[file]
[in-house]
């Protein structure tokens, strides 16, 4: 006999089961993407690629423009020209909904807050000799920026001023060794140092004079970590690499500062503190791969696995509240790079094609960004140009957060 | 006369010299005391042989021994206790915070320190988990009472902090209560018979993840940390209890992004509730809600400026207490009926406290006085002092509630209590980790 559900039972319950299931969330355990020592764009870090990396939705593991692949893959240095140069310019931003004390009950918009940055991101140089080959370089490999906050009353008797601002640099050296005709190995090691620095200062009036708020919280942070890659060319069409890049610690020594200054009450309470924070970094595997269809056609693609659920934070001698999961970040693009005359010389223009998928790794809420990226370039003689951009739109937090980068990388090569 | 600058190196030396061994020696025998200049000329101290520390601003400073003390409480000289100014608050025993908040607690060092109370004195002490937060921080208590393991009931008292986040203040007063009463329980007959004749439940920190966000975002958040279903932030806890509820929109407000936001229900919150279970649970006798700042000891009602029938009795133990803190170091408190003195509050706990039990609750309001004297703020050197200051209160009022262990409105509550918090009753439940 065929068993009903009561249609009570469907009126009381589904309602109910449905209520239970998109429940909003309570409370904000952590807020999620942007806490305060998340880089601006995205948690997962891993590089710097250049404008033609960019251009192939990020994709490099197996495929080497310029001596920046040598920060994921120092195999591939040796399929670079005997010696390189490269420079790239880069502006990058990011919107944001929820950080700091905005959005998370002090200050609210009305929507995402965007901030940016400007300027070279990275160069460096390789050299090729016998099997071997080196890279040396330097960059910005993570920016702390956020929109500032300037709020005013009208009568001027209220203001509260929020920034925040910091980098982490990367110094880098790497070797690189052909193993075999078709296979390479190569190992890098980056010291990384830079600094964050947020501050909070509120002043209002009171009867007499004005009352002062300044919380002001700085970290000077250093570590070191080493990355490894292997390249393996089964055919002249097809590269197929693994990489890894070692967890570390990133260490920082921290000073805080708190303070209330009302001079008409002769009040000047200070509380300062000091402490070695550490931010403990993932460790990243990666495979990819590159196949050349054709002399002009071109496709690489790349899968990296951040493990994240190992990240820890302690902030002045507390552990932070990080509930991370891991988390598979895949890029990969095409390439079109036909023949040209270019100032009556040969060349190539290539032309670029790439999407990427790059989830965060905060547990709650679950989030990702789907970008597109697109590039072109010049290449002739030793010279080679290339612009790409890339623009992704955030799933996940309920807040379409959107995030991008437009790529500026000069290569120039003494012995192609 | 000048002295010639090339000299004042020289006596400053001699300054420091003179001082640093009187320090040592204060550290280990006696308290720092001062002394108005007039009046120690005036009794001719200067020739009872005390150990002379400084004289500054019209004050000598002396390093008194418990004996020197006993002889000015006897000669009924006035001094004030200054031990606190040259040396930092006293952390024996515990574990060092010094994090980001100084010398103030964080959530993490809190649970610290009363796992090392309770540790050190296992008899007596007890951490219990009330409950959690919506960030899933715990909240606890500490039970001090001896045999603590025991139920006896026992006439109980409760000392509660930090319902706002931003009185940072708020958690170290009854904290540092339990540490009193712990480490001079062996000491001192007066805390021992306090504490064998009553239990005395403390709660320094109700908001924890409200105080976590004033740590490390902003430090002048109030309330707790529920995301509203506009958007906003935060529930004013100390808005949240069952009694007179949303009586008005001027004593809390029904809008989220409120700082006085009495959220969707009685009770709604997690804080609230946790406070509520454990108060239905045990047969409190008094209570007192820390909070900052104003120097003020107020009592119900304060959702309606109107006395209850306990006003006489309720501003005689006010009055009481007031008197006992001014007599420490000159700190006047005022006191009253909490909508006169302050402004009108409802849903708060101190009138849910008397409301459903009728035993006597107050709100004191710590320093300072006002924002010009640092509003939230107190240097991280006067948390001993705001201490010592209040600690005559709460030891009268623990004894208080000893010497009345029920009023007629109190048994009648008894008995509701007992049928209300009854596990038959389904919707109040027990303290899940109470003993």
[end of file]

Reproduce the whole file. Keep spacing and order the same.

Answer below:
[in-house]
């Protein structure tokens, strides 16, 4: 006999089961993407690629423009020209909904807050000799920026001023060794140092004079970590690499500062503190791969696995509240790079094609960004140009957060 | 006369010299005391042989021994206790915070320190988990009472902090209560018979993840940390209890992004509730809600400026207490009926406290006085002092509630209590980790 559900039972319950299931969330355990020592764009870090990396939705593991692949893959240095140069310019931003004390009950918009940055991101140089080959370089490999906050009353008797601002640099050296005709190995090691620095200062009036708020919280942070890659060319069409890049610690020594200054009450309470924070970094595997269809056609693609659920934070001698999961970040693009005359010389223009998928790794809420990226370039003689951009739109937090980068990388090569 | 600058190196030396061994020696025998200049000329101290520390601003400073003390409480000289100014608050025993908040607690060092109370004195002490937060921080208590393991009931008292986040203040007063009463329980007959004749439940920190966000975002958040279903932030806890509820929109407000936001229900919150279970649970006798700042000891009602029938009795133990803190170091408190003195509050706990039990609750309001004297703020050197200051209160009022262990409105509550918090009753439940 065929068993009903009561249609009570469907009126009381589904309602109910449905209520239970998109429940909003309570409370904000952590807020999620942007806490305060998340880089601006995205948690997962891993590089710097250049404008033609960019251009192939990020994709490099197996495929080497310029001596920046040598920060994921120092195999591939040796399929670079005997010696390189490269420079790239880069502006990058990011919107944001929820950080700091905005959005998370002090200050609210009305929507995402965007901030940016400007300027070279990275160069460096390789050299090729016998099997071997080196890279040396330097960059910005993570920016702390956020929109500032300037709020005013009208009568001027209220203001509260929020920034925040910091980098982490990367110094880098790497070797690189052909193993075999078709296979390479190569190992890098980056010291990384830079600094964050947020501050909070509120002043209002009171009867007499004005009352002062300044919380002001700085970290000077250093570590070191080493990355490894292997390249393996089964055919002249097809590269197929693994990489890894070692967890570390990133260490920082921290000073805080708190303070209330009302001079008409002769009040000047200070509380300062000091402490070695550490931010403990993932460790990243990666495979990819590159196949050349054709002399002009071109496709690489790349899968990296951040493990994240190992990240820890302690902030002045507390552990932070990080509930991370891991988390598979895949890029990969095409390439079109036909023949040209270019100032009556040969060349190539290539032309670029790439999407990427790059989830965060905060547990709650679950989030990702789907970008597109697109590039072109010049290449002739030793010279080679290339612009790409890339623009992704955030799933996940309920807040379409959107995030991008437009790529500026000069290569120039003494012995192609 | 000048002295010639090339000299004042020289006596400053001699300054420091003179001082640093009187320090040592204060550290280990006696308290720092001062002394108005007039009046120690005036009794001719200067020739009872005390150990002379400084004289500054019209004050000598002396390093008194418990004996020197006993002889000015006897000669009924006035001094004030200054031990606190040259040396930092006293952390024996515990574990060092010094994090980001100084010398103030964080959530993490809190649970610290009363796992090392309770540790050190296992008899007596007890951490219990009330409950959690919506960030899933715990909240606890500490039970001090001896045999603590025991139920006896026992006439109980409760000392509660930090319902706002931003009185940072708020958690170290009854904290540092339990540490009193712990480490001079062996000491001192007066805390021992306090504490064998009553239990005395403390709660320094109700908001924890409200105080976590004033740590490390902003430090002048109030309330707790529920995301509203506009958007906003935060529930004013100390808005949240069952009694007179949303009586008005001027004593809390029904809008989220409120700082006085009495959220969707009685009770709604997690804080609230946790406070509520454990108060239905045990047969409190008094209570007192820390909070900052104003120097003020107020009592119900304060959702309606109107006395209850306990006003006489309720501003005689006010009055009481007031008197006992001014007599420490000159700190006047005022006191009253909490909508006169302050402004009108409802849903708060101190009138849910008397409301459903009728035993006597107050709100004191710590320093300072006002924002010009640092509003939230107190240097991280006067948390001993705001201490010592209040600690005559709460030891009268623990004894208080000893010497009345029920009023007629109190048994009648008894008995509701007992049928209300009854596990038959389904919707109040027990303290899940109470003993």